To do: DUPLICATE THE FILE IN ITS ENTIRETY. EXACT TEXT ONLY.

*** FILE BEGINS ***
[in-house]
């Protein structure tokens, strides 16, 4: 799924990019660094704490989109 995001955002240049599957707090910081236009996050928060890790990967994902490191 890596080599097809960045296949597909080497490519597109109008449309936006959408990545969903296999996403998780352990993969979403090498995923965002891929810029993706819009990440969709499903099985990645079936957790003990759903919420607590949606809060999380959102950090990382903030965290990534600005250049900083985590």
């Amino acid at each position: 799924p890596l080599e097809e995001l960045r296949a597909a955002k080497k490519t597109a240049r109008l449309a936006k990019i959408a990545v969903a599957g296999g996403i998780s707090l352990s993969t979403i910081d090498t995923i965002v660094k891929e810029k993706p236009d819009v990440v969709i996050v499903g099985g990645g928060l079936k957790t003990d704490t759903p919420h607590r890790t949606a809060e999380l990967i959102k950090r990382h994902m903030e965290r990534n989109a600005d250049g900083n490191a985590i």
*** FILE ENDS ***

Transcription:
[in-house]
């Protein structure tokens, strides 16, 4: 799924990019660094704490989109 995001955002240049599957707090910081236009996050928060890790990967994902490191 890596080599097809960045296949597909080497490519597109109008449309936006959408990545969903296999996403998780352990993969979403090498995923965002891929810029993706819009990440969709499903099985990645079936957790003990759903919420607590949606809060999380959102950090990382903030965290990534600005250049900083985590």
């Amino acid at each position: 799924p890596l080599e097809e995001l960045r296949a597909a955002k080497k490519t597109a240049r109008l449309a936006k990019i959408a990545v969903a599957g296999g996403i998780s707090l352990s993969t979403i910081d090498t995923i965002v660094k891929e810029k993706p236009d819009v990440v969709i996050v499903g099985g990645g928060l079936k957790t003990d704490t759903p919420h607590r890790t949606a809060e999380l990967i959102k950090r990382h994902m903030e965290r990534n989109a600005d250049g900083n490191a985590i």